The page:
13. Thomas J. Campbell & Daniel P. Kessler & George B. Shepherd, 1995. "The Causes and Effects of Liability Reform: Some Empirical Evidence," NBER Working Papers 4989, National Bureau of Economic Research, Inc.
    14. Olivier Blanchard & John Simon, 2001. "The Long and Large Decline in U.S. Output Volatility," Brookings Papers on Economic Activity, Economic Studies Program, The Brookings Institution, vol. 32(1), pages 135-174.
    15. Glosten, Lawrence R & Jagannathan, Ravi & Runkle, David E, 1993. " On the Relation between the Expected Value and the Volatility of the Nominal Excess Return on Stocks," Journal of Finance, American Finance Association, vol. 48(5), pages 1779-1801, December.
    16. Steven Radelet & Jeffrey Sachs, 1998. "The Onset of the East Asian Financial Crisis," NBER Working Papers 6680, National Bureau of Economic Research, Inc.
    17. Robert Buckle & David Haugh & Peter Thomson, 2003. "Calm after the storm? Supply-side contributions to New Zealand's GDP volatility decline," New Zealand Economic Papers, Taylor & Francis Journals, vol. 37(2), pages 217-243.
    18. Engle, Robert F & Ng, Victor K, 1993. " Measuring and Testing the Impact of News on Volatility," Journal of Finance, American Finance Association, vol. 48(5), pages 1749-1778, December.
    19. Sato, Shuhei, 1998. "Asian Financial Crisis," Japan and the World Economy, Elsevier, vol. 10(3), pages 371-375, July.
    20. Tobin, James, 1998. "Asian financial crisis," Japan and the World Economy, Elsevier, vol. 10(3), pages 351-353, July.
    21. Zakoian, Jean-Michel, 1994. "Threshold heteroskedastic models," Journal of Economic Dynamics and Control, Elsevier, vol. 18(5), pages 931-955, September.
    22. Steven Radelet & Jeffrey D. Sachs, 1998. "The East Asian Financial Crisis: Diagnosis, Remedies, Prospects," Brookings Papers on Economic Activity, Economic Studies Program, The Brookings Institution, vol. 29(1), pages 1-90.
    Full references (including those not matched with items on IDEAS)

    Citations

    Citations are extracted by the CitEc Project, subscribe to its RSS feed for this item.
    as


    Cited by:

    1. Badarau-Semenescu, Cristina & Ndiaye, Cheikh Tidiane, 2010. "Politique économique et transmission des chocs dans la zone euro," L'Actualité Economique, Société Canadienne de Science Economique, vol. 86(1), pages 35-77, mars.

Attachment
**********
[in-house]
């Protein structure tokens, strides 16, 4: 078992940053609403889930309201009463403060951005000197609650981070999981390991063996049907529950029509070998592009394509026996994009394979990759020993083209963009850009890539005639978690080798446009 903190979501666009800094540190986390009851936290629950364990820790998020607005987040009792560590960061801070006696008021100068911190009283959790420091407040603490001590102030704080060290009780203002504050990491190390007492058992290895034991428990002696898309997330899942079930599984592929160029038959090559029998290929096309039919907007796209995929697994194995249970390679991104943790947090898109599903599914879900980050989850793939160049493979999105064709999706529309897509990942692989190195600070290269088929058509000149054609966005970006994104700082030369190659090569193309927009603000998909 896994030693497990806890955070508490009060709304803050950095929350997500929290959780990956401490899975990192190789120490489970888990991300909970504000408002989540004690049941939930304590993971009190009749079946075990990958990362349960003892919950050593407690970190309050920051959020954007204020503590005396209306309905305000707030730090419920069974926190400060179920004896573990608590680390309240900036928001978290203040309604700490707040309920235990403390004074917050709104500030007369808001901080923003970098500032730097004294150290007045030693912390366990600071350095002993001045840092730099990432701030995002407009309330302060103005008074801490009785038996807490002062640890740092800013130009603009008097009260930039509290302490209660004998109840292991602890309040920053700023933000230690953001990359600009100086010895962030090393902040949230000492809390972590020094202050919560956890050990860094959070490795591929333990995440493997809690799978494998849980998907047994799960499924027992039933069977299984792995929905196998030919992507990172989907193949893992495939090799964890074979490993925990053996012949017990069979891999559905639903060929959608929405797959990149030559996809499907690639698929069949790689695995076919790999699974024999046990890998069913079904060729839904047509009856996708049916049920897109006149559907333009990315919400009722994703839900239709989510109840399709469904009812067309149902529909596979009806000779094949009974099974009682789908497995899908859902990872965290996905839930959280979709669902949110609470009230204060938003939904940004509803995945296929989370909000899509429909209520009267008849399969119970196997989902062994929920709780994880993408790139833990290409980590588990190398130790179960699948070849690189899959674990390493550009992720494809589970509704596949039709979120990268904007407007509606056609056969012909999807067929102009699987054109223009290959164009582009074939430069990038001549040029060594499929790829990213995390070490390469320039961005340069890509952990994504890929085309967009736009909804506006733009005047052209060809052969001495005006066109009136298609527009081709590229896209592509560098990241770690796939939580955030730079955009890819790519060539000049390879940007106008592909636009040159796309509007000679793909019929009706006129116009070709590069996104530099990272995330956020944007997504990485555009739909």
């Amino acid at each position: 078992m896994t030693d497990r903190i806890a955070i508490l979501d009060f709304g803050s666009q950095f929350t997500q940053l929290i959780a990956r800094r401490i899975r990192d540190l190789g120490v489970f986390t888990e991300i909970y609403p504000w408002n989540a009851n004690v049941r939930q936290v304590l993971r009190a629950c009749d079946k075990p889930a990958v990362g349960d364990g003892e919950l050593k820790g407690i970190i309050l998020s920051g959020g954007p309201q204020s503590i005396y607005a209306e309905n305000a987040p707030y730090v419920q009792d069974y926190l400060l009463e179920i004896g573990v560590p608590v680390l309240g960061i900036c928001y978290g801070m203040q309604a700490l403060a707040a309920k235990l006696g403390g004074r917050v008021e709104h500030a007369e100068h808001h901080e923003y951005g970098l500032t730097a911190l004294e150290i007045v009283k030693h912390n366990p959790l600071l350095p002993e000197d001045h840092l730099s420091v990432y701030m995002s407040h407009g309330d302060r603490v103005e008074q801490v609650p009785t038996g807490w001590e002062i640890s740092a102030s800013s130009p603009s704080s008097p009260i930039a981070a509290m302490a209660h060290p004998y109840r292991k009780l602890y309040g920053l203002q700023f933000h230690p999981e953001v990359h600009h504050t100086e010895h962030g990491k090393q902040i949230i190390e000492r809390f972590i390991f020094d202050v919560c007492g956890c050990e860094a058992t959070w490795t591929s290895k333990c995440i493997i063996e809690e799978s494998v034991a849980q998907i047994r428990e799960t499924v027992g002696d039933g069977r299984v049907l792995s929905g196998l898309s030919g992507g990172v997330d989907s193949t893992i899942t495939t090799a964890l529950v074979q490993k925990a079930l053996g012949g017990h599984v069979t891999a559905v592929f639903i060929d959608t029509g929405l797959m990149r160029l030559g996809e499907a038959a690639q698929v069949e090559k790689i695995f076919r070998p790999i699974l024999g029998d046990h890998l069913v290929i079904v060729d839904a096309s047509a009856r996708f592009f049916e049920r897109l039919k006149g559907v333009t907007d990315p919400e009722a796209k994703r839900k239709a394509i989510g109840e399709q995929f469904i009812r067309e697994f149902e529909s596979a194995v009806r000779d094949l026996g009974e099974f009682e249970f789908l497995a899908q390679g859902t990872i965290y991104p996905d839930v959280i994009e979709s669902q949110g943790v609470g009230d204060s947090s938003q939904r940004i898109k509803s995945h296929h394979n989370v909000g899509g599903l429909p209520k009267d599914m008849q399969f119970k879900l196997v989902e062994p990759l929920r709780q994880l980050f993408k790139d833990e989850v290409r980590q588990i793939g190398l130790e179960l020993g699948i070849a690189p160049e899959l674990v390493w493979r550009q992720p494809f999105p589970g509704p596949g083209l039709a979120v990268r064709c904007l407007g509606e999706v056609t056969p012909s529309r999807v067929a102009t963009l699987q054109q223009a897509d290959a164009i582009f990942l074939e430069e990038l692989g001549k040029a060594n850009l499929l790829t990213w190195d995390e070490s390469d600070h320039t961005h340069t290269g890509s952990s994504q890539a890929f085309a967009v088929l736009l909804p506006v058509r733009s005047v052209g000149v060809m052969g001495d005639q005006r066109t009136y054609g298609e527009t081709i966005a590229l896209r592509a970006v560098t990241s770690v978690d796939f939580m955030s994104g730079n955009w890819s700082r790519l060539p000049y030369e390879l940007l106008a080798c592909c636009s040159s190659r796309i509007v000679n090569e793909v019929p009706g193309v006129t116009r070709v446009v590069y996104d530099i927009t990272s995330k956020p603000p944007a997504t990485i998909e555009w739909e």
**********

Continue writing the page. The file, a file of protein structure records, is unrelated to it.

2. Tatsuyoshi Miyakoshi & Kui-Wai Li & Junji Shimada, 2014. "Rational expectation bubbles: evidence from Hong Kong's sub-indices," Applied Economics, Taylor & Francis Journals, vol. 46(20), pages 2429-2440, July.

    Corrections

    All material on this site has been provided by the respective publishers and authors. You can help correct errors and omissions. When requesting a correction, please mention this item's handle: RePEc:eee:japwor:v:21:y:2009:i:2:p:172-182. See general information about how to correct material in RePEc.

    For technical questions regarding this item, or to correct its authors, title, abstract, bibliographic or download information, contact: (Dana Niculescu). General contact details of provider: http://www.elsevier.com/locate/inca/505557 .

    If you have authored this item and are not yet registered with RePEc, we encourage you to do it here. This allows to link your profile to this item. It also allows you to accept potential citations to this item that we are uncertain about.

    If CitEc recognized a reference but did not link an item in RePEc to it, you can help with this form .

    If you know of missing items citing this one, you can help us creating those links by adding the relevant references in the same way as above, for each refering item. If you are a registered author of this item, you may also want to check the "citations" tab in your RePEc Author Service profile, as there may be some citations waiting for confirmation.

    Please note that corrections may take a couple of weeks to filter through the various RePEc services.

    IDEAS is a RePEc service hosted by the Research Division of the Federal Reserve Bank of St. Louis . RePEc uses bibliographic data supplied by the respective publishers.